My own design often has its origins in the making of prototypes, since a concrete model really helps you to better understand the dimensions of a product and its material than pieces that are merely formed on a computer.
The Cardboard Lights concept is also a good example of how something can occasionally come into being almost accidentally. We were making packages with one of our subcontractors by laser-cutting deep folds in various paperboard materials when we got the idea that the combination of this method and the material itself could also be introduced to product design.
In one of Aalto University’s dark bathrooms, we then tested the first handmade electric light prototypes, using cardboard in order to determine what sort of light they provided. This is how we noticed that a totally cool pearl necklace effect was created in the folds of the lampshade, giving the product its own identity. This is how the development effort behind The Cardboard Lights series originally got off the ground,” Antti-Jussi relates.
Is there anything in Andbros products or the ideology that is particularly Finnish?
“Well, generally our style could be classified as Scandinavian, and sometimes people think we’re Danish. The Finnish element is perhaps conveyed the most by the local production concept. Taking nature into consideration is important to all of us, in addition to the fact that our products are made in Finland. These are the results of long-term development work, and in Finland strong know-how exists in the production of high-quality paperboard materials.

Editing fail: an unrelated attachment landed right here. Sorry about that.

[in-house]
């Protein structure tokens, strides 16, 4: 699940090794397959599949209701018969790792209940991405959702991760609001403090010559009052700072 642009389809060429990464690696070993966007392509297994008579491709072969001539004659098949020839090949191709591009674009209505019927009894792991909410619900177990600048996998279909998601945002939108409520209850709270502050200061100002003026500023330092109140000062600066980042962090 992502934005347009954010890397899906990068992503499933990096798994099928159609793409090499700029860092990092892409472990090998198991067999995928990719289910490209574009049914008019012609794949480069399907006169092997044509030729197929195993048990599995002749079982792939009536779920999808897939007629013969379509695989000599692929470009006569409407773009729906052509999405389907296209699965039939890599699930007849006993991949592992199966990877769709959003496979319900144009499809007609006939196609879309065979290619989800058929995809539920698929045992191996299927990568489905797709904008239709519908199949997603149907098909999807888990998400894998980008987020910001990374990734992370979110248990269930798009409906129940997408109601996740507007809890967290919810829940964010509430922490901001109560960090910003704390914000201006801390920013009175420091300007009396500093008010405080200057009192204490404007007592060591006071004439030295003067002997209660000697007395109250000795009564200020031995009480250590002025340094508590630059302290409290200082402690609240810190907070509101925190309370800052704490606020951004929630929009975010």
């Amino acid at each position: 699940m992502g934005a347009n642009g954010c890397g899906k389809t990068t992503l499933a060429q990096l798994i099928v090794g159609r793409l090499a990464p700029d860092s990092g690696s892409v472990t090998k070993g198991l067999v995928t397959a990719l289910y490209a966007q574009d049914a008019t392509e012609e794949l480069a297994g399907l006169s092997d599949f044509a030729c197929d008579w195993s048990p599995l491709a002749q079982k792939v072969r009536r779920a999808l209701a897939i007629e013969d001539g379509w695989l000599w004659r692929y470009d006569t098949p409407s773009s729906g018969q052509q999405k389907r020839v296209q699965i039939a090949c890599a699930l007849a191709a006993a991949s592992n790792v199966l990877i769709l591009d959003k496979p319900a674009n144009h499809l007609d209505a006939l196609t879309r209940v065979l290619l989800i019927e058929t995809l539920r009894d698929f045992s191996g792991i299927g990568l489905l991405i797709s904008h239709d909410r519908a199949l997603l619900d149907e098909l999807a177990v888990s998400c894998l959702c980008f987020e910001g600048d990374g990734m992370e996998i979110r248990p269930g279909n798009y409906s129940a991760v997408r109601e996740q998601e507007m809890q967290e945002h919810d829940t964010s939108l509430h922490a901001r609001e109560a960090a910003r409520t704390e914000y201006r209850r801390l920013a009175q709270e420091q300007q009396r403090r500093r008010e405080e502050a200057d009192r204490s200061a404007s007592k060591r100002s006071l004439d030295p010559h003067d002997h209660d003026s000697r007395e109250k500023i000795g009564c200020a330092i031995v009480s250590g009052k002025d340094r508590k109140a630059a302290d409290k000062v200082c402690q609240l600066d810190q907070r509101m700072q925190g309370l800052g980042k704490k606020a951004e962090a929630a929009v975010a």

And although our enterprise is still tiny, it’s nice to think that we can give work to our subcontractors and give faces to their expertise. That sort of thing is meaningful in itself and brings even more value to it.”
Which designers do you personally admire?
“There are those who always leave their own elegant mark – for example, Ronan and Erwan Bouroullec, who recently designed a fine outdoor furniture series for HAY.
At the Frankfurt Fair, I also bumped into a Dutch firm named Soonsalon. You never encounter that sort of design in the Finnish design field.
It’s a fine thing that truly different kinds of objects can be born in various cultures, and I also like how in people’s homes you can come across both old and new, personally obtained or inherited.”
What’s in the Top 3 in the music charts at the moment?
(Laughing) “Radio Helsinki takes care of that extremely well!”
What are your own design tips for those visiting Finland?
“Go to the forest! In Helsinki that could be Nuuksio or Sipoonkorpi, for example. Personally, I do a lot of climbing in those areas. If you can’t make it to the forest, Teurastamo and Suvilahti are well worth a visit in the summertime.
Fiskars Village is also a great milieu, but if you have the chance, go and get to know Old Rauma. You’ll find a tremendous entrepreneurial spirit there that can be seen in its range of restaurants, cafés and boutiques.”
What can we expect from you in terms of what’s new?
“Well, our light collection will be expanding soon, and in the autumn at Habitare in Helsinki and at Maison Objet in Paris you’ll be able to examine them in more detail,” Antti-Jussi says.